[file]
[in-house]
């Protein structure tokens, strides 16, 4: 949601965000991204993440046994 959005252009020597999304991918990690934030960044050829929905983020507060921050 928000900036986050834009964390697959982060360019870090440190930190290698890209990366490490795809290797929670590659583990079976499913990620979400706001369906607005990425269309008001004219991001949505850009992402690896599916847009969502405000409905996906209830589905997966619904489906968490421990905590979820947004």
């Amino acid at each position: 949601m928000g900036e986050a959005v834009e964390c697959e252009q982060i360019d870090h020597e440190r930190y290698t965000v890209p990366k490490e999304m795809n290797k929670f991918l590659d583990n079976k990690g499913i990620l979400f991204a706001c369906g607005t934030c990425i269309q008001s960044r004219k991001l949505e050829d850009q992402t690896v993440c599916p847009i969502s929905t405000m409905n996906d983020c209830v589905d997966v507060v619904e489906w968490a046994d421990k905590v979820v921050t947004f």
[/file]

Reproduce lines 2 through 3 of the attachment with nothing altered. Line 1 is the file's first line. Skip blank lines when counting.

């Protein structure tokens, strides 16, 4: 949601965000991204993440046994 959005252009020597999304991918990690934030960044050829929905983020507060921050 928000900036986050834009964390697959982060360019870090440190930190290698890209990366490490795809290797929670590659583990079976499913990620979400706001369906607005990425269309008001004219991001949505850009992402690896599916847009969502405000409905996906209830589905997966619904489906968490421990905590979820947004």
């Amino acid at each position: 949601m928000g900036e986050a959005v834009e964390c697959e252009q982060i360019d870090h020597e440190r930190y290698t965000v890209p990366k490490e999304m795809n290797k929670f991918l590659d583990n079976k990690g499913i990620l979400f991204a706001c369906g607005t934030c990425i269309q008001s960044r004219k991001l949505e050829d850009q992402t690896v993440c599916p847009i969502s929905t405000m409905n996906d983020c209830v589905d997966v507060v619904e489906w968490a046994d421990k905590v979820v921050t947004f």